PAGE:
When Atletico Madrid manager Diego Simeone took off Joao Felix at the Wanda Metropolitano, Atleti’s fans clearly weren’t happy with the decision.
The club-record signing has been eased back into the starting line-up since returning from his latest injury, playing 15 minutes against Granada and 36 against Juventus, so Simeone may have always planned to withdraw him before the 90 minutes were up.
However, for nearly 70 minutes against Barcelona, the Portuguese youngster was getting fans off their seats in the manner many hoped when he arrived from Benfica, and one moment in the first half stood out more than any other.
When Simeone’s team paid more than £100million for Joao Felix, at the time still a teenager, there was never a worry about age translating to unreadiness.
After scoring 15 goals in the Primeira Liga last season, he was already on course for the Golden Boy award, and would ultimately get over the line in that regard.
Part of the justification for forking out nine figures on a teenager came from the disrespect he’d likely be willing to show to those who might feel they deserved more reverence.
We saw it on his La Liga debut against Getafe, when he ran half the length of the pitch to win a penalty, and we saw it on an even more striking level against Barcelona when he took on Gerard Pique and didn’t just win but won decisively.
This is Joao Felix arriving at a new school and punching the biggest kid in the playground square in the face.
He takes a quick look over his shoulder as the ball is played into his feet, allowing him to recognise Pique is approaching, but at no point does he then look for an out-ball.
There’s no intention of running away or backing down, or even of biding his time and waiting for another opportunity. Pique’s guard is down now, so there’s no point waiting for a better opportunity: this is the better opportunity.
Next time there’s a chance to take him on, there might be cover behind or he might be less rash. It doesn’t matter if there’s no time to compose yourself or even vomit away the nerves – sometimes you just need to act on instinct to get the best results.
But what about the consequences, I hear you cry. Well, you’ll be dealing with them regardless, so why not try to sneak in something positive when the narrative is in your control as much as it will ever be?
Pique’s response carries an element of instinct, too. However, as with Joao Felix’s initial nutmeg, that instinct is a byproduct of a mindset which long predates that individual moment.
The Spain defender has built up an image for himself as the natural heir to Carles Puyol, Barcelona’s unflappable master and former captain. For all his grace carrying the ball forward, Pique needs to be solid at the back for his own sake and his own reputation.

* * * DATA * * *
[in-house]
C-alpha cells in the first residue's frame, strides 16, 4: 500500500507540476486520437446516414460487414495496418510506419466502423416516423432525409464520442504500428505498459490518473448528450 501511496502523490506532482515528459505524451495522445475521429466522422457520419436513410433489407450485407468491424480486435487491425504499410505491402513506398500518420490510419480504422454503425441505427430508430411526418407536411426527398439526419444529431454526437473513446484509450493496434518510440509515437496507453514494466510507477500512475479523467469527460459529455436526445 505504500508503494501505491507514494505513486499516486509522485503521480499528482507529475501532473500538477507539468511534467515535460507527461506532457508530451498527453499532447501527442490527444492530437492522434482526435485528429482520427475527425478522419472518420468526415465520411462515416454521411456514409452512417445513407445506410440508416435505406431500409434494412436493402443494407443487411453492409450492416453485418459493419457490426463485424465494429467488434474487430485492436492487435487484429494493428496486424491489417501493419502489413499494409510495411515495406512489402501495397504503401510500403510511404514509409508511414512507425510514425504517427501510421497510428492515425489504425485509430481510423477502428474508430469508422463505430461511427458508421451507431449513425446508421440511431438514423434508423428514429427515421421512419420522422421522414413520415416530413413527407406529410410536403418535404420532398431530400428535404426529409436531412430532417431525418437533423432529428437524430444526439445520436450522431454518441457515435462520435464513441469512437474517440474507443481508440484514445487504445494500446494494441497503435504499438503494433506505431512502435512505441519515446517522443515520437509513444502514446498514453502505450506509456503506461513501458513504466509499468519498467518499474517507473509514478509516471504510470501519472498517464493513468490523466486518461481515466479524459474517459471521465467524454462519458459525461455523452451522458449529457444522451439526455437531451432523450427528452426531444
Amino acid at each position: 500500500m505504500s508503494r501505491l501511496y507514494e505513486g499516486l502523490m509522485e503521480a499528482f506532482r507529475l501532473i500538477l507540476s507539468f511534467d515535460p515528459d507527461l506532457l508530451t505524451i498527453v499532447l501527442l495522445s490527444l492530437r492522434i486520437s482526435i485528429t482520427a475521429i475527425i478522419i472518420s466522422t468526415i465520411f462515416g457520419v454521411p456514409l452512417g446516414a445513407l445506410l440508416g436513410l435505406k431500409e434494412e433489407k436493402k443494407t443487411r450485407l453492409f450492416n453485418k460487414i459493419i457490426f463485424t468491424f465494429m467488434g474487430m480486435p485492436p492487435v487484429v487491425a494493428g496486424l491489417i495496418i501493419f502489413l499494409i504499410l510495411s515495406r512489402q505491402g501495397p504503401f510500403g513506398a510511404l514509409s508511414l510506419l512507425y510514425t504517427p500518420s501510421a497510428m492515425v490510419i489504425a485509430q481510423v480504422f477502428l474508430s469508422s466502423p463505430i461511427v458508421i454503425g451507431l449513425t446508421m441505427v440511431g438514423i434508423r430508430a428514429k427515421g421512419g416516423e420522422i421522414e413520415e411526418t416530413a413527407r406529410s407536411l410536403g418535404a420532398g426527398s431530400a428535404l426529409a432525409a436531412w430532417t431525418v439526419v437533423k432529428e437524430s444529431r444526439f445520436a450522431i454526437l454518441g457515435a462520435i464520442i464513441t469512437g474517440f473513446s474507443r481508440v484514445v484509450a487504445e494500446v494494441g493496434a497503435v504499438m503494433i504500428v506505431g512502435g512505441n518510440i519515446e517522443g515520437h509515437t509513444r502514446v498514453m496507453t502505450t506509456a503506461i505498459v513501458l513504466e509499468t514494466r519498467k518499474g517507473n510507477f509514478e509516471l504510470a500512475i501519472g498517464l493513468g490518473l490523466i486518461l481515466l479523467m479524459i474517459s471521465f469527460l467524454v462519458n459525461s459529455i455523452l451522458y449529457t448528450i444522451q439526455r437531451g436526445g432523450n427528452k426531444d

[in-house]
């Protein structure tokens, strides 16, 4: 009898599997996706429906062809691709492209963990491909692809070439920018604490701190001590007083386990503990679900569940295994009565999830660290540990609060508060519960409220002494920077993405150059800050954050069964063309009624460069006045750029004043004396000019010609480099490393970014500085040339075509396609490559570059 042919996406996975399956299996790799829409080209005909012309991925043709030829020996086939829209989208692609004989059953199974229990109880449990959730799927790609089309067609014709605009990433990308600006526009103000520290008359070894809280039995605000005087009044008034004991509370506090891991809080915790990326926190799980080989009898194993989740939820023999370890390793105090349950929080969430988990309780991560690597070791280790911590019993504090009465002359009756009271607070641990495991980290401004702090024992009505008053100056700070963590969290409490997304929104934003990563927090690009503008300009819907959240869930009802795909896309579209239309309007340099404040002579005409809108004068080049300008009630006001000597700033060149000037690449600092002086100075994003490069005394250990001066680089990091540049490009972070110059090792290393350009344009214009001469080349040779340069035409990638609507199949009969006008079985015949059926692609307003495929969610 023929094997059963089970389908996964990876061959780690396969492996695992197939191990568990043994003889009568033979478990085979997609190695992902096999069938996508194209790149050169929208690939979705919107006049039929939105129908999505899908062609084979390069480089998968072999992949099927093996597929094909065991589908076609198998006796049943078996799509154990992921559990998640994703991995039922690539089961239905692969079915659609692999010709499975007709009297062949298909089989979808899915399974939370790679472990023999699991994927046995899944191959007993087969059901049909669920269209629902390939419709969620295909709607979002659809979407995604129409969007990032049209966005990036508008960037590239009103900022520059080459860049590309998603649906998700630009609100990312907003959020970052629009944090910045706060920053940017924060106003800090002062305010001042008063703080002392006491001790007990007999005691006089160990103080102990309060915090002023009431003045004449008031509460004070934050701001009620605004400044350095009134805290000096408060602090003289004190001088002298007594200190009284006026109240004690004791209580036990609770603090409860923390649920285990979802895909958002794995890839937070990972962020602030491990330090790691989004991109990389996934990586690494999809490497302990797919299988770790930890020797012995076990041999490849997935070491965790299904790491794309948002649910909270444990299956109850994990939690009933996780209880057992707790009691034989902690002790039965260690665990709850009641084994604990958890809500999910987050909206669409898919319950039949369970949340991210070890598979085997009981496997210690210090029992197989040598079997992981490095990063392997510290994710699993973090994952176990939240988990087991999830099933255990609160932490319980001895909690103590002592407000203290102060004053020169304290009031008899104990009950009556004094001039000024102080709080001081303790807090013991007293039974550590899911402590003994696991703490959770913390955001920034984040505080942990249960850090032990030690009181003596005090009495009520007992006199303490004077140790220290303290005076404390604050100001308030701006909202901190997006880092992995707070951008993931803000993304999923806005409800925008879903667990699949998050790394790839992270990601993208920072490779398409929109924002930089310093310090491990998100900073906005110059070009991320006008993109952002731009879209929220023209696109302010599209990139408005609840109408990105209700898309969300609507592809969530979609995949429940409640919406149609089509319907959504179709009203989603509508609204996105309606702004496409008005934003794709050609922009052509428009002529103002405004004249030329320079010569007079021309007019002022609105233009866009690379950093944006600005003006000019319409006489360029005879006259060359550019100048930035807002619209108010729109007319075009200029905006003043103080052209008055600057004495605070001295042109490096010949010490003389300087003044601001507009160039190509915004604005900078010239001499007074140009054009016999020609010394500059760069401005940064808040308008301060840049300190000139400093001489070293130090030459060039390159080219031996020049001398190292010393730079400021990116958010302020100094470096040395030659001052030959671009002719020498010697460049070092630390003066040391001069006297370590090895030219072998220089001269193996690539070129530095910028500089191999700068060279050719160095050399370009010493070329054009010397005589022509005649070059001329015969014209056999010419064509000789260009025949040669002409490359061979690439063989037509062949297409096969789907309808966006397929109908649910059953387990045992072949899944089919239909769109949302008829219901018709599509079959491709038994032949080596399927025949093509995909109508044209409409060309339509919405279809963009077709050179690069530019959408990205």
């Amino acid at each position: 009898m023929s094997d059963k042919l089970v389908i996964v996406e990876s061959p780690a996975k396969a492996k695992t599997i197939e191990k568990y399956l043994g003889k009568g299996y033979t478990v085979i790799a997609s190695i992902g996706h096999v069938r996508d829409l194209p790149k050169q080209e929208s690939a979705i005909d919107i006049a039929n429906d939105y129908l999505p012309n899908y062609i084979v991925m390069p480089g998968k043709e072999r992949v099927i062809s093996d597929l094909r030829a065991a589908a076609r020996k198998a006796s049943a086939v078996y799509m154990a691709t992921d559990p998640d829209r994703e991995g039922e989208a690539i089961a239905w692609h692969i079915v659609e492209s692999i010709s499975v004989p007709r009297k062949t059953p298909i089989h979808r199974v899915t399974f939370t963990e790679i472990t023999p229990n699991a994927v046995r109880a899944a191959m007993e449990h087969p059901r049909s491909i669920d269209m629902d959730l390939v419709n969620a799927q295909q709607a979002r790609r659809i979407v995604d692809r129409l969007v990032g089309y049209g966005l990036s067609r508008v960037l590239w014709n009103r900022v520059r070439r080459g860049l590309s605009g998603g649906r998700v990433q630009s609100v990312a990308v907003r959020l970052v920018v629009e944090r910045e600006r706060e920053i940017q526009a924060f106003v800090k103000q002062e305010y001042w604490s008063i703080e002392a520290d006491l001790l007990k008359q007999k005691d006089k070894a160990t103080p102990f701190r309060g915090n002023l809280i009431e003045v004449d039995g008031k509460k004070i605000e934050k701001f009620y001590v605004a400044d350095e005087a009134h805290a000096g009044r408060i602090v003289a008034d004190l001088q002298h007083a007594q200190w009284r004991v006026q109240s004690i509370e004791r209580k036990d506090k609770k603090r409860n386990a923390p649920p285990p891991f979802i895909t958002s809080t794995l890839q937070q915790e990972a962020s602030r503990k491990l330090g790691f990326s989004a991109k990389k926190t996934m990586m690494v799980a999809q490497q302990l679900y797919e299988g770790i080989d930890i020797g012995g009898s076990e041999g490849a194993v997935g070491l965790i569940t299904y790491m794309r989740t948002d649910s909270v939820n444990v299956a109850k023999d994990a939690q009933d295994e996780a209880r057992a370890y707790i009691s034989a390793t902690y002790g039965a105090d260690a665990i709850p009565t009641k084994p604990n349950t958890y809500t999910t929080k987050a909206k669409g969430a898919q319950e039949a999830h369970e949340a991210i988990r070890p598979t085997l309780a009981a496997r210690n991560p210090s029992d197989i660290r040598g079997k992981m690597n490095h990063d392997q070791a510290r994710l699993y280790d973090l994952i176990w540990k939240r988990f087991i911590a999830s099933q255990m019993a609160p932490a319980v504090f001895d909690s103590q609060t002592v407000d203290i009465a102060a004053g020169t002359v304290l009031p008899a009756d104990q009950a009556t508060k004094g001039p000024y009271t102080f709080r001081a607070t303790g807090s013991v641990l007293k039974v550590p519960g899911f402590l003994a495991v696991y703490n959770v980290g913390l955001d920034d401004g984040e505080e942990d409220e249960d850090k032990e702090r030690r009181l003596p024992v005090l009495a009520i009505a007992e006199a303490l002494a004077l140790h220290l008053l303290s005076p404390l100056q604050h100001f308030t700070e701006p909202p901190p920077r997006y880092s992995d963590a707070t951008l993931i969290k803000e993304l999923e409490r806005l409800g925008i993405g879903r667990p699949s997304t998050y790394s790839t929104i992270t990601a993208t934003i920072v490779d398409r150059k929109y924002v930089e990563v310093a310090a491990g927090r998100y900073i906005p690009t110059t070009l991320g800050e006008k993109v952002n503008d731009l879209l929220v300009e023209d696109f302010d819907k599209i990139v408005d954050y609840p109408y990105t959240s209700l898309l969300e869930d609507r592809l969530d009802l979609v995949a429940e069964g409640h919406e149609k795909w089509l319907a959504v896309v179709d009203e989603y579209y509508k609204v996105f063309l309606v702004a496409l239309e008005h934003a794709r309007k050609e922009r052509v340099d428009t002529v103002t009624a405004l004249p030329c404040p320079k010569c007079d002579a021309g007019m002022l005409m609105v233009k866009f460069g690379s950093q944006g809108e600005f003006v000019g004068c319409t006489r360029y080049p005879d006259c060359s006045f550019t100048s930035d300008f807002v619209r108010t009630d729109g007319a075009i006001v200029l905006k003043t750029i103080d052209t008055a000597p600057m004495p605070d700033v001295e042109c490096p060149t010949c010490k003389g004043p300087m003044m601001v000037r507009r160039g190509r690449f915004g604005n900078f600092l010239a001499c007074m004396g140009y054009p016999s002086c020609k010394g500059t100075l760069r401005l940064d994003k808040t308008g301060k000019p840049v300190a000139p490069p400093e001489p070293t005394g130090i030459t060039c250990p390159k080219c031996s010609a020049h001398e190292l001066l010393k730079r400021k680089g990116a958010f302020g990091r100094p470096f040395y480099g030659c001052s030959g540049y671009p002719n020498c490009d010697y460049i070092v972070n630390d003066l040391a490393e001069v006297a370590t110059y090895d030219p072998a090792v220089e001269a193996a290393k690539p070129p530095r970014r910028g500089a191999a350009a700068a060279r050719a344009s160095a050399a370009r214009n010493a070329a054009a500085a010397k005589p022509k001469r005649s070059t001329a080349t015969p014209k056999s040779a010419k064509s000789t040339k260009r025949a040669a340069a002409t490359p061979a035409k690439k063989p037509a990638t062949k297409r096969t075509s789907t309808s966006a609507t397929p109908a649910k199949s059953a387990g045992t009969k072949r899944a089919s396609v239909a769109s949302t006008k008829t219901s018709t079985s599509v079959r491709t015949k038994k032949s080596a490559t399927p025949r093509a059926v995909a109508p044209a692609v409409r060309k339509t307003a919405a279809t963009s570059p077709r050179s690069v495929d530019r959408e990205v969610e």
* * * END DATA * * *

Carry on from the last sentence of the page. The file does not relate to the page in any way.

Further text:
In short, if he’s getting nutmegged at all – and ideally he isn’t – that nutmeg won’t be part of something bigger. He’ll allow people to remember the moment in itself, but for his own sake it needs to be both the start and the end.
He is forced to sacrifice his pride for a matter of minutes to ensure it’s protected for the longer term. He saw what happened to Getafe and he knows damn well he’s not letting it happen to him.
It’s less a foul than an outright bear hug, as if the defender is trying to contain Joao Felix’s entire future rather than merely holding up the run.
It’s akin to a cop tackling a burglar or a supervillain trapping a hero within his lair. By exaggerating his actions and providing a scenario which feels so clunkily out-of-place on a football field, he tries to incept the idea that no part of the sequence belongs, including the initial humiliation.
Sure enough, when we look back at this game at the end of the season, Lionel Messi’s winner – not Joao Felix’s moment in the sun – will be the first port of call.
We already knew Joao Felix is the future and Gerard Pique will soon be the past. This would have been true with or without the nutmeg. However, the beauty of the move comes in how visible it makes the tug-of-war between the two.
Just as Pique remains at the top by refusing to give in to father time without a fight, Joao Felix has risen so rapidly because he clearly has no intention of simply waiting for his turn in the limelight.
This is a sport where historians can pinpoint shifts from one dynasty to the next with ease, but the line is often more jagged than straight. Messi’s goal demonstrated we’re not yet ready to wave goodbye to one of the best clubs of the 21st century, but we don’t even need to take a microscope to the season in order to see the cracks.
Barcelona might have won this time, but you can only contain Joao Felix for so long.
By Tom Victor